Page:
As Whiteyball and retro deadball slowly gave way to a more modern power game at St. Louis in the 1990s, Busch Memorial Stadium would find itself undergoing change—slowly at first, then all at once.
The “all at once” part came in 1996, a year after the final football game had been played at the multi-purpose stadium by the St. Louis Rams, readying a move into their own domed stadium. From this point on, the Cardinals would have Busch all to themselves—and they were going to make sure it stayed that way. The moveable lower bowl of seats was permanently locked into baseball place, the fake grass was discarded for real sod, and a picnic pavilion was added behind the bleachers. A sense of intimacy—and even old-time charm—was introduced as well when 3,000 upper deck seats behind the outfield were ripped out and replaced with a 270-foot-wide hand-operated scoreboard, itself surrounded on each side by a display of honorary flags—one side representing the Cardinals’ world titles, the other the team’s retired numbers. The internal makeover was never going to confuse Busch with Oriole Park at Camden Yards, but its newfound charm enhanced the existing notion that the facility was aging much better than its sterile cousins in Pittsburgh, Cincinnati and Philadelphia. Maybe a new ballpark had to be murmured for revenue-related reasons—but aesthetically, Cardinals fans seemed to be quite content just where they were.
On the field—more than a generation too late for Orlando Cepeda, Mike Shannon and Roger Maris, Busch Memorial’s original sluggers—the Cardinals finally got around to moving in the fences, by some ten feet between the power gaps; they also reduced the wall height from 10.5 feet to eight.
These reductions impacted the box scores. Only three times in Busch Memorial’s first 26 years had the Cardinals and their opponents muscled up to hit a combined 100 home runs, with the taller wall at its original distance; with the fences shortened and moved in, the stadium never again yielded less than 100. The Steroid Era was partially to thank.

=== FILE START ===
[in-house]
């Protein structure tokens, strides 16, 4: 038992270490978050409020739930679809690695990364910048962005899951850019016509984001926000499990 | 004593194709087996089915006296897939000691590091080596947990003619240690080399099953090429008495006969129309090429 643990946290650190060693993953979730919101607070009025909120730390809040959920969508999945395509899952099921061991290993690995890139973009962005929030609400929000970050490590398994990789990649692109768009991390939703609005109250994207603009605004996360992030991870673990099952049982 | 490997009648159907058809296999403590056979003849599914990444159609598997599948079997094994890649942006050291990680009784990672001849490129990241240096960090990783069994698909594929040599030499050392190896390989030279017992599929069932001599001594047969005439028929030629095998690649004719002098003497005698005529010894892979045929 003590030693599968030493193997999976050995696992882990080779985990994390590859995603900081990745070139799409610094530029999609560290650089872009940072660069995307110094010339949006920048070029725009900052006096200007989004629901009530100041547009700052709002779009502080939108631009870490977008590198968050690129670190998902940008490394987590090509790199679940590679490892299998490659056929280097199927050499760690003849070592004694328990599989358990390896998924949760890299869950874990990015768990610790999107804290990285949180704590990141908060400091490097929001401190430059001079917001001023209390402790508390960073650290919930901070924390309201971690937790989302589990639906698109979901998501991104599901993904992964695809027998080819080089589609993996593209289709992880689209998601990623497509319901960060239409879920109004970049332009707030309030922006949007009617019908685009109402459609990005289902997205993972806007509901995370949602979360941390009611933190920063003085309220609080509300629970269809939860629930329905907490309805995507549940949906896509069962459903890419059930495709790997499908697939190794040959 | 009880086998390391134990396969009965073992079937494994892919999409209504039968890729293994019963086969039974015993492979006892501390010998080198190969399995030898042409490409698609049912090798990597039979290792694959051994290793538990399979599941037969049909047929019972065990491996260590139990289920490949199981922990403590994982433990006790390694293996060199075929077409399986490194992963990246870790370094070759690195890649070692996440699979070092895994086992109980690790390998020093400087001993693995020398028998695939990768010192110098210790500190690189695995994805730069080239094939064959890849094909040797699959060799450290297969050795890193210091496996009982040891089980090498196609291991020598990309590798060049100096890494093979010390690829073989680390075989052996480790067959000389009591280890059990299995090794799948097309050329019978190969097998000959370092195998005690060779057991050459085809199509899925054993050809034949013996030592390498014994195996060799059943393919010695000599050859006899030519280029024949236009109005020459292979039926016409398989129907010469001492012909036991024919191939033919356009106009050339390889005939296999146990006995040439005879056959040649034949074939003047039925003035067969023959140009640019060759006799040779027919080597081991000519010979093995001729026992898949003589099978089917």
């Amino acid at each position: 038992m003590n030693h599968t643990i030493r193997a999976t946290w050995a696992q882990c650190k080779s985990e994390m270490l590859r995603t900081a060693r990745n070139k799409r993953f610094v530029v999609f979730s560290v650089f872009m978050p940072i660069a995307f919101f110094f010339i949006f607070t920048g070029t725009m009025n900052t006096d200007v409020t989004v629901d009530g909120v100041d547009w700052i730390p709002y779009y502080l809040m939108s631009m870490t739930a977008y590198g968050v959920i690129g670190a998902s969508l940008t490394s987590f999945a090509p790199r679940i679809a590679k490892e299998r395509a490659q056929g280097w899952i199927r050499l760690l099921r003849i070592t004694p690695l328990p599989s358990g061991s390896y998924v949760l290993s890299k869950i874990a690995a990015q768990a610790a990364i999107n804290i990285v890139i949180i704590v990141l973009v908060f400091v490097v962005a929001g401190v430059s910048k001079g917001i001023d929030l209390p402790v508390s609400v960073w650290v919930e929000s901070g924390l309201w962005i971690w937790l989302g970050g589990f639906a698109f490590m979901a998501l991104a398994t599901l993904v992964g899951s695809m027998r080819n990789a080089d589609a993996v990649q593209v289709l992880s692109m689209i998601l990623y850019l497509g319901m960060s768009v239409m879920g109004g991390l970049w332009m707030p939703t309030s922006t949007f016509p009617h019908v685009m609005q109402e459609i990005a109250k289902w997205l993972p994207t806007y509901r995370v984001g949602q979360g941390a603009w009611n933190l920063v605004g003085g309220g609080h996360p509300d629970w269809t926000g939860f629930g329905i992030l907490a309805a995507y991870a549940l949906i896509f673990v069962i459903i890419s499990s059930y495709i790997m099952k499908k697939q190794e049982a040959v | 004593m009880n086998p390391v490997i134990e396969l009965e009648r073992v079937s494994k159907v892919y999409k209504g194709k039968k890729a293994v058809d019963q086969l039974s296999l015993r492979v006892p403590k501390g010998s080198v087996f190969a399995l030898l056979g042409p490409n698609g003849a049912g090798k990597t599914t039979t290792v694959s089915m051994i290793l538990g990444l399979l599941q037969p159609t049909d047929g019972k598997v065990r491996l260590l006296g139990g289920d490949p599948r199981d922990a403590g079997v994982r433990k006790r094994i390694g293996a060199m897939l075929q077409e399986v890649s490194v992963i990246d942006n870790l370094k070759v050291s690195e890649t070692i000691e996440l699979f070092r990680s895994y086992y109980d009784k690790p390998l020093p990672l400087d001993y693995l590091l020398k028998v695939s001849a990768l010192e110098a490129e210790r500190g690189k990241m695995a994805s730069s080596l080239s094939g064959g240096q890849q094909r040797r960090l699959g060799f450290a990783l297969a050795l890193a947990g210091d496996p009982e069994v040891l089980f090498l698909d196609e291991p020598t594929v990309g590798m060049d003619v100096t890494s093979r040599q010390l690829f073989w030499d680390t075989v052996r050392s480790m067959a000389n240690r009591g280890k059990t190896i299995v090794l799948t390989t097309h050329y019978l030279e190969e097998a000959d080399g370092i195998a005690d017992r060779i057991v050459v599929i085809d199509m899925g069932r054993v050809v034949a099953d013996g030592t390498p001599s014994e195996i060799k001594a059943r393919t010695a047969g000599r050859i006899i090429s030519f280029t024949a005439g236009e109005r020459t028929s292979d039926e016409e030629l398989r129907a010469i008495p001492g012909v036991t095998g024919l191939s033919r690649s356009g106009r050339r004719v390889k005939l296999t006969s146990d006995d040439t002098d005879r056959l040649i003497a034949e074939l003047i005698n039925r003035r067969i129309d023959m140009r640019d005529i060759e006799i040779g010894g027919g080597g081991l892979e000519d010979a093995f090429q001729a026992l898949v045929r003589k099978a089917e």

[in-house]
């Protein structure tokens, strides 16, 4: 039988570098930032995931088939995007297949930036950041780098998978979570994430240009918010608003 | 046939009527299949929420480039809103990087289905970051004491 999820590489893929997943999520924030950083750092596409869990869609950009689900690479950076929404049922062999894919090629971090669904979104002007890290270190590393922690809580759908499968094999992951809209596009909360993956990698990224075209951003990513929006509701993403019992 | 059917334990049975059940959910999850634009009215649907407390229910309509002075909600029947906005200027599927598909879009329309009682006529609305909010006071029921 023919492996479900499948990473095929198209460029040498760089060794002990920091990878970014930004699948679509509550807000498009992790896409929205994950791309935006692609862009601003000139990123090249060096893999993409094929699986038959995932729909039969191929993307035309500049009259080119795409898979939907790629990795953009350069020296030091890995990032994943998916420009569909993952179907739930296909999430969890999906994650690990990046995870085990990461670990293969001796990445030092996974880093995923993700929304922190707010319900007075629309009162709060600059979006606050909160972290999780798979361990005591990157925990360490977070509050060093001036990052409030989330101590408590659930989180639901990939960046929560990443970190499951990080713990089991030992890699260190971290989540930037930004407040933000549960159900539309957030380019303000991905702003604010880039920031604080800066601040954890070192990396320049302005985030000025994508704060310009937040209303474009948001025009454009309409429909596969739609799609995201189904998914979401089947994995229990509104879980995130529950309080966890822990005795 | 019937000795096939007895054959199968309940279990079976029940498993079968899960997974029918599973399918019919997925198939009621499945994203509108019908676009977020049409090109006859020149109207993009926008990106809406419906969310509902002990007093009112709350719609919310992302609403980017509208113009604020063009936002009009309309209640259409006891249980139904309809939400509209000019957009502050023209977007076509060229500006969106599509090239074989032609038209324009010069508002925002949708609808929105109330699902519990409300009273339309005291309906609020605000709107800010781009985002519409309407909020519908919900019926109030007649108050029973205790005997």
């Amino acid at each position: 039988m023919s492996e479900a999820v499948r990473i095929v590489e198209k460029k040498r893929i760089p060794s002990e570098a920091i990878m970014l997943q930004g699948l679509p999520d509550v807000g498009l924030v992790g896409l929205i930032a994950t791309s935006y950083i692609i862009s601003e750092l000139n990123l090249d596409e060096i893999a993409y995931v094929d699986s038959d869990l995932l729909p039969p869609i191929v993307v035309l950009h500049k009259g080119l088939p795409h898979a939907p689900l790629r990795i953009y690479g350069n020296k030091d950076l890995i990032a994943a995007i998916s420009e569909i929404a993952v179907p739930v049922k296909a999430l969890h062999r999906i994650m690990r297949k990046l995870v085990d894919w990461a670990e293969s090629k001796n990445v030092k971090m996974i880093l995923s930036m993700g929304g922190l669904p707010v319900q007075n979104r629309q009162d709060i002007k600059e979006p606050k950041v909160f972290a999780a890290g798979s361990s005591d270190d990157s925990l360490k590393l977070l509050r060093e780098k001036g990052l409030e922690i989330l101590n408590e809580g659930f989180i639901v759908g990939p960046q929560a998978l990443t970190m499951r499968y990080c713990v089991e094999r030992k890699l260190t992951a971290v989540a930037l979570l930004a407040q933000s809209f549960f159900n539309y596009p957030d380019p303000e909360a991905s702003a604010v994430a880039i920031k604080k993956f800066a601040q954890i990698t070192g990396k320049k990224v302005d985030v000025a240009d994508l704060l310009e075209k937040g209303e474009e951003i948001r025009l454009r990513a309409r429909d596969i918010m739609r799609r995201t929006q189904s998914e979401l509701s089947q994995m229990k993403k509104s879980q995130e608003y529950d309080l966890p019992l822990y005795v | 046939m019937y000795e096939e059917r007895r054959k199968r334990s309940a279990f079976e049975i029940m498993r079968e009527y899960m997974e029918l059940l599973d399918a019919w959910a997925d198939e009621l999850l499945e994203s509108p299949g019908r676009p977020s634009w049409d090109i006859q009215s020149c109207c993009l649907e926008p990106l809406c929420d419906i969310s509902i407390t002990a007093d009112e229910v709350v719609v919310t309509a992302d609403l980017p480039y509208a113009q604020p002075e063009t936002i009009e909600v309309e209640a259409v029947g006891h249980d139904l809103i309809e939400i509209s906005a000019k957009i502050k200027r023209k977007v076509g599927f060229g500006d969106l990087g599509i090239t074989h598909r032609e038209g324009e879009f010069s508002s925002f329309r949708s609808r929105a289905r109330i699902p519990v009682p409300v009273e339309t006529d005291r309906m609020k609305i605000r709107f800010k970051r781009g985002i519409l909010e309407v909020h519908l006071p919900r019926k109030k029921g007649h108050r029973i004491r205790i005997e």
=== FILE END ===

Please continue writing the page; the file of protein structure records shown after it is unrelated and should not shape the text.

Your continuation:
Which leads us to Mark McGwire.
If the refurbished Busch was looking for even more intimacy, McGwire’s arrival midway through 1997 provided it—because no seat, no matter how far away it was, was going to be out of range from the Popeye-like slugger’s mammoth blasts. Future Hall-of-Fame manager Tony La Russa, once the boss of McGwire in Oakland and now in St. Louis, once bared witness to McGwire’s 49 homers as a rookie. But that was mere prologue to the unparalleled power display Big Mac was about to lay on Busch.
In his first full season as a Cardinal in 1998, McGwire was on pace to obliterate, not merely surpass, Maris’ all-time season home run record. He kept the pace up; amid an unremarkable year in the standings for St. Louis, McGwire parked a remarkable 70 baseballs over the fence, 38 of them at Busch. He hit three more homers than the entire 1982 Cardinals team. And it wasn’t just the number of McGwire’s home runs; it was the uncanny distances he was driving them. One was sent a stadium-record 545 feet, hitting the facing of the upper deck in center field. Another, launched during batting practice, reached the middle of the upper deck. Busch was one of two major league venues (Kansas City’s Royals/Kauffman Stadium being the other) where fans couldn’t enter the bleacher section without a bleacher ticket, but never did ushers imagine that they would have to fight off primo box-seat occupants from temporarily invading the cheap seats for a chance to grab a potentially lucrative McGwire home run ball.
The prodigious spectacle put on by McGwire—accompanied by the Chicago Cubs’ Sammy Sosa, who chased him on his record pursuit and also passed Maris in 1998 with 66 long balls of his own—put smiles back on the faces of St. Louis fans angered by the 1994-95 players’ strike, as attendance at Busch Memorial catapulted back over the three million mark.